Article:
Having a conversation about early childhood curriculum these days is almost impossible without STEM being mentioned. What started out as a focus for reversing apparent educational shortcomings in preparation for success in the global economy has migrated to our very youngest as a “never too early” ideology.
There is a lot to be said for making sure young children have liberal exposure to science, technology, engineering, and math, so all children feel comfortable participating and can experience excitement and success in these areas. I love all of it and I never missed an opportunity to share my enthusiasm with the children I taught, with my own children, and now my grandchildren. With that being said, I would also submit a cautionary remark or two... or three.
It all has to do with developmentally appropriate application and expectations. Unfortunately, both of these can stray out of whack in short order.
The trouble can stem (sorry!) from parents, programs, or practitioners. Today’s educated, career-oriented parents stay on the cutting edge of research-driven initiatives. They’ve learned about the critical need to infuse educational programs with STEM competencies from TED talks, Internet research, and even the nightly news. As a result, their children’s early childhood program undergoes scrutiny and may no longer appear to align with what their children need to succeed. Play-based, inquiry-driven, child-focused curriculum suddenly comes up short and open to criticism.
Teachers and directors are pressured to make changes towards a more academic focus that will compromise philosophy and ethics. And, if some sort of compliance is not agreed upon, families look elsewhere for programs that will meet their expectations.
Programs that acquiesce and bend to the pressure often end up disappointing other families who appreciate what was going on before. The new academic approach can sometimes come with baggage, such as worksheets and assessments, both of which take time away from what is most important in the early childhood classroom- creativity, exploration, and teacher-child interaction... the vehicles by which children actually learn.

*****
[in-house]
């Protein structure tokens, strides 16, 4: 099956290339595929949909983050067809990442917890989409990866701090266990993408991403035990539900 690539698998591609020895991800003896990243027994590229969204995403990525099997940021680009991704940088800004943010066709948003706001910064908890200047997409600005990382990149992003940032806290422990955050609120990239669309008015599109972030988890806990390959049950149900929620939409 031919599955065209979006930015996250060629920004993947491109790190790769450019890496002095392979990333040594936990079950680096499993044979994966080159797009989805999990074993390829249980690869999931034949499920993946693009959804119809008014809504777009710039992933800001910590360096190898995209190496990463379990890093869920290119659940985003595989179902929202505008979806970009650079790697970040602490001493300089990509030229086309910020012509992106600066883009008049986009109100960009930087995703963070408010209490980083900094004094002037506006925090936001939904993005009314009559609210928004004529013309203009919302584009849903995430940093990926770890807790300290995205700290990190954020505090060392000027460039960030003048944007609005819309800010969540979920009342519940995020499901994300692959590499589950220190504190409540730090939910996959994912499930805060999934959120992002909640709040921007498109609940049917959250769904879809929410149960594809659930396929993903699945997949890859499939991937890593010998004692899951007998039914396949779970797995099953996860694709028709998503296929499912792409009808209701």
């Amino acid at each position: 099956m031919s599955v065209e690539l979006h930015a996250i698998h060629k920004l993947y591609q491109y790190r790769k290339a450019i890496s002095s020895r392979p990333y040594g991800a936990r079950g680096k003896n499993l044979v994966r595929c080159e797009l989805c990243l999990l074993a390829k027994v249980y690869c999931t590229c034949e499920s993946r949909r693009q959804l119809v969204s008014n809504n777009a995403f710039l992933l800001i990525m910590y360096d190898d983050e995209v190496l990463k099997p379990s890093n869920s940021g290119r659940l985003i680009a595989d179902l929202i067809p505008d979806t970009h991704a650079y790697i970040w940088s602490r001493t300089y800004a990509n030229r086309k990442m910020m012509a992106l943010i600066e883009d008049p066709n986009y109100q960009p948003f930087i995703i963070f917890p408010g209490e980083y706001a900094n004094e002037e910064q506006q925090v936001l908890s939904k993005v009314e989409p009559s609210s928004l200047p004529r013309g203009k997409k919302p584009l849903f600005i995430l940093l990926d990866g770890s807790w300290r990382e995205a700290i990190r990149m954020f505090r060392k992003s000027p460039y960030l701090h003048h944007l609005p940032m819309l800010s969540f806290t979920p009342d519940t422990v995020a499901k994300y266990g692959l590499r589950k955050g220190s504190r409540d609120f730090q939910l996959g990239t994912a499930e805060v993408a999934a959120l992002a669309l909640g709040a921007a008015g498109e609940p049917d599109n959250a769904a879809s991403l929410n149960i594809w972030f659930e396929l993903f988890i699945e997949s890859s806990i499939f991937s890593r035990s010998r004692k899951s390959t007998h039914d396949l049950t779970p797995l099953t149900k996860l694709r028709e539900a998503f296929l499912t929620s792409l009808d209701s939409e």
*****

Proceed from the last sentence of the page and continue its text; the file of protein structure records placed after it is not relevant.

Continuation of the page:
Sometimes, a program’s attempt to introduce STEM becomes a debacle. There is a corporate-managed group of child care centers in my locale that has created new STEM “laboratories” in each of them. I was invited to take a look around one of these by the proud director.
No expense was spared and I was duly impressed! There were child-sized, stainless steel lab tables and stools, countless containers of natural items and liquids, conveyer belts, scales, computerized measuring, weighing and sorting devices, nine kinds of blocks, real bricks, grinders, catapults, glass cases filled with preserved specimens, and more. This was literally a hands-on fantasy land for children.
But then, I was immediately taken by the fact that everything looked so orderly and untouched. I asked how this could possibly be, given so many fantastic items that begged to be handled. (Heck- I wanted to explore some of it myself!)
“Oh,” the director replied. “So far, the children have only been able to walk through here and look around. A couple months ago, we had a group sit down at the lab tables with the magnets and they ended up scratching the stainless steel table tops. We can’t have that! This is expensive equipment. We haven’t quite figured out how the children will use this room.”
So, the center has a STEM laboratory, but for all practical purposes, it’s a hands-off showplace to impress adults. Hmmm. It seems to me the money would have been better spent on STEM materials placed into every classroom that the children could actually use. I’ll bet every teacher reading this has his or her own wish-list with better ways to spend a fortune.
Our work as early childhood educators most certainly involves preparing children for successful futures. If our well-educated staff has been providing the kinds of materials and activities that promote thinking, experimentation, inquiry, and use of technology in a variety of subject areas, then incorporating STEM has probably been part of the plan all along.